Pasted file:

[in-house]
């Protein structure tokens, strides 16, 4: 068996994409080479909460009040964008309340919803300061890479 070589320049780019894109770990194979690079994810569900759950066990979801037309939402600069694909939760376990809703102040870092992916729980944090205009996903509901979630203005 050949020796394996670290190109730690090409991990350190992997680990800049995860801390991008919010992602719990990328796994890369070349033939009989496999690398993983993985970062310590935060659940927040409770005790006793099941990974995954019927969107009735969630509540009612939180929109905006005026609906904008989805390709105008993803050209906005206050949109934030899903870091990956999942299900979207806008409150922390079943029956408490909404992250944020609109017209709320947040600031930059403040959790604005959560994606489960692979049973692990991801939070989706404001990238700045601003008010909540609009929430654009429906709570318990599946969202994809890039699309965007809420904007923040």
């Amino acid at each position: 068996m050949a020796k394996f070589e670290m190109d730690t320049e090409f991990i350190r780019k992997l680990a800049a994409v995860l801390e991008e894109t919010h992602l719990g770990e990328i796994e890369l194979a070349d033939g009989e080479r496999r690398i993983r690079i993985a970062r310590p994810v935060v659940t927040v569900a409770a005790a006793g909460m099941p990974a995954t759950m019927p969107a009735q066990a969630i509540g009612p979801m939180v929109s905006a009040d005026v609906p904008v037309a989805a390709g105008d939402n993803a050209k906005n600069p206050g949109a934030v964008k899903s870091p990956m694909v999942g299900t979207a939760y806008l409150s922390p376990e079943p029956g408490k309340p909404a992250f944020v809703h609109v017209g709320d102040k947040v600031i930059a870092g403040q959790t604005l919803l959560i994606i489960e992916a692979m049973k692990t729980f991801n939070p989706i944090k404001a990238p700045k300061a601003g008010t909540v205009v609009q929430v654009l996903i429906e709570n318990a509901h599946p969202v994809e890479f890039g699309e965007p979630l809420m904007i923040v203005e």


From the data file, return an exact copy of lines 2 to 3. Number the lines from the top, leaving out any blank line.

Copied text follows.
């Protein structure tokens, strides 16, 4: 068996994409080479909460009040964008309340919803300061890479 070589320049780019894109770990194979690079994810569900759950066990979801037309939402600069694909939760376990809703102040870092992916729980944090205009996903509901979630203005 050949020796394996670290190109730690090409991990350190992997680990800049995860801390991008919010992602719990990328796994890369070349033939009989496999690398993983993985970062310590935060659940927040409770005790006793099941990974995954019927969107009735969630509540009612939180929109905006005026609906904008989805390709105008993803050209906005206050949109934030899903870091990956999942299900979207806008409150922390079943029956408490909404992250944020609109017209709320947040600031930059403040959790604005959560994606489960692979049973692990991801939070989706404001990238700045601003008010909540609009929430654009429906709570318990599946969202994809890039699309965007809420904007923040």
């Amino acid at each position: 068996m050949a020796k394996f070589e670290m190109d730690t320049e090409f991990i350190r780019k992997l680990a800049a994409v995860l801390e991008e894109t919010h992602l719990g770990e990328i796994e890369l194979a070349d033939g009989e080479r496999r690398i993983r690079i993985a970062r310590p994810v935060v659940t927040v569900a409770a005790a006793g909460m099941p990974a995954t759950m019927p969107a009735q066990a969630i509540g009612p979801m939180v929109s905006a009040d005026v609906p904008v037309a989805a390709g105008d939402n993803a050209k906005n600069p206050g949109a934030v964008k899903s870091p990956m694909v999942g299900t979207a939760y806008l409150s922390p376990e079943p029956g408490k309340p909404a992250f944020v809703h609109v017209g709320d102040k947040v600031i930059a870092g403040q959790t604005l919803l959560i994606i489960e992916a692979m049973k692990t729980f991801n939070p989706i944090k404001a990238p700045k300061a601003g008010t909540v205009v609009q929430v654009l996903i429906e709570n318990a509901h599946p969202v994809e890479f890039g699309e965007p979630l809420m904007i923040v203005e």